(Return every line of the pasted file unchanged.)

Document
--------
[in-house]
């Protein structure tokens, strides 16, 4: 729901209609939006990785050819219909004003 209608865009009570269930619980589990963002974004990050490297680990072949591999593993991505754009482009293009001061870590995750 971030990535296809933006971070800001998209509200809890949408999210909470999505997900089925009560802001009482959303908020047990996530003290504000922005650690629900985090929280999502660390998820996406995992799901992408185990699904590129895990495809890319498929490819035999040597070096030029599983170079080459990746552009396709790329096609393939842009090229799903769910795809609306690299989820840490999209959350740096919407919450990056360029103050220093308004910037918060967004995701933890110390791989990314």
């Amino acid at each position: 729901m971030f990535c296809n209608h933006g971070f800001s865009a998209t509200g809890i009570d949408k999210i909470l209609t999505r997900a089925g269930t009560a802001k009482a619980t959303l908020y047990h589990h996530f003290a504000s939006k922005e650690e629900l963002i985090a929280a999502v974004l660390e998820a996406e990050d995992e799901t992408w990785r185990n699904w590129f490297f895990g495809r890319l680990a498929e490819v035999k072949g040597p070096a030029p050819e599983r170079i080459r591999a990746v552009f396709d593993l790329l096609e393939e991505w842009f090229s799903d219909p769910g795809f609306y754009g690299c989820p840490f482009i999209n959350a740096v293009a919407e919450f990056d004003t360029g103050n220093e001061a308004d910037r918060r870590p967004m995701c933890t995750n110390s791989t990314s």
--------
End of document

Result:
[in-house]
């Protein structure tokens, strides 16, 4: 729901209609939006990785050819219909004003 209608865009009570269930619980589990963002974004990050490297680990072949591999593993991505754009482009293009001061870590995750 971030990535296809933006971070800001998209509200809890949408999210909470999505997900089925009560802001009482959303908020047990996530003290504000922005650690629900985090929280999502660390998820996406995992799901992408185990699904590129895990495809890319498929490819035999040597070096030029599983170079080459990746552009396709790329096609393939842009090229799903769910795809609306690299989820840490999209959350740096919407919450990056360029103050220093308004910037918060967004995701933890110390791989990314």
């Amino acid at each position: 729901m971030f990535c296809n209608h933006g971070f800001s865009a998209t509200g809890i009570d949408k999210i909470l209609t999505r997900a089925g269930t009560a802001k009482a619980t959303l908020y047990h589990h996530f003290a504000s939006k922005e650690e629900l963002i985090a929280a999502v974004l660390e998820a996406e990050d995992e799901t992408w990785r185990n699904w590129f490297f895990g495809r890319l680990a498929e490819v035999k072949g040597p070096a030029p050819e599983r170079i080459r591999a990746v552009f396709d593993l790329l096609e393939e991505w842009f090229s799903d219909p769910g795809f609306y754009g690299c989820p840490f482009i999209n959350a740096v293009a919407e919450f990056d004003t360029g103050n220093e001061a308004d910037r918060r870590p967004m995701c933890t995750n110390s791989t990314s």